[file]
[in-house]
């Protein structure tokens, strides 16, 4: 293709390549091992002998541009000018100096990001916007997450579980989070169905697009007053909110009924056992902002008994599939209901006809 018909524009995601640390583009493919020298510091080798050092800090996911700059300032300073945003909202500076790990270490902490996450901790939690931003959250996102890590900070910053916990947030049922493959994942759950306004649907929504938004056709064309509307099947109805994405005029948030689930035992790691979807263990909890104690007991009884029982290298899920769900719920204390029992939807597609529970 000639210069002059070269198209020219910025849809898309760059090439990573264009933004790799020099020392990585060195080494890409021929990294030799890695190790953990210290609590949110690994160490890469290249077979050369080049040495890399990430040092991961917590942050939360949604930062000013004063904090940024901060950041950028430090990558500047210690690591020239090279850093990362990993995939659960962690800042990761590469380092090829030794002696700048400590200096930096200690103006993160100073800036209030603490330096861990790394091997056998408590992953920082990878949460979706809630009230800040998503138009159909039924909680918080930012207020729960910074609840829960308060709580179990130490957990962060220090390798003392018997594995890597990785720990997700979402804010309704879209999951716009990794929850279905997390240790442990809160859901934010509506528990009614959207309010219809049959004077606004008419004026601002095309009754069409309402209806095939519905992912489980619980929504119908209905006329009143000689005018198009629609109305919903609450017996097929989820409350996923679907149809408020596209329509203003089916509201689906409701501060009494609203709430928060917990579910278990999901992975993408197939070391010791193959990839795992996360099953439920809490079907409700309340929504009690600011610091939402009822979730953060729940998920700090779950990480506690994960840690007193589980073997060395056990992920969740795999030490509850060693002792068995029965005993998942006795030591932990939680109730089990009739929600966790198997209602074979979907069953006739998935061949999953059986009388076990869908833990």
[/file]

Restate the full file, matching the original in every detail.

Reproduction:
[in-house]
């Protein structure tokens, strides 16, 4: 293709390549091992002998541009000018100096990001916007997450579980989070169905697009007053909110009924056992902002008994599939209901006809 018909524009995601640390583009493919020298510091080798050092800090996911700059300032300073945003909202500076790990270490902490996450901790939690931003959250996102890590900070910053916990947030049922493959994942759950306004649907929504938004056709064309509307099947109805994405005029948030689930035992790691979807263990909890104690007991009884029982290298899920769900719920204390029992939807597609529970 000639210069002059070269198209020219910025849809898309760059090439990573264009933004790799020099020392990585060195080494890409021929990294030799890695190790953990210290609590949110690994160490890469290249077979050369080049040495890399990430040092991961917590942050939360949604930062000013004063904090940024901060950041950028430090990558500047210690690591020239090279850093990362990993995939659960962690800042990761590469380092090829030794002696700048400590200096930096200690103006993160100073800036209030603490330096861990790394091997056998408590992953920082990878949460979706809630009230800040998503138009159909039924909680918080930012207020729960910074609840829960308060709580179990130490957990962060220090390798003392018997594995890597990785720990997700979402804010309704879209999951716009990794929850279905997390240790442990809160859901934010509506528990009614959207309010219809049959004077606004008419004026601002095309009754069409309402209806095939519905992912489980619980929504119908209905006329009143000689005018198009629609109305919903609450017996097929989820409350996923679907149809408020596209329509203003089916509201689906409701501060009494609203709430928060917990579910278990999901992975993408197939070391010791193959990839795992996360099953439920809490079907409700309340929504009690600011610091939402009822979730953060729940998920700090779950990480506690994960840690007193589980073997060395056990992920969740795999030490509850060693002792068995029965005993998942006795030591932990939680109730089990009739929600966790198997209602074979979907069953006739998935061949999953059986009388076990869908833990």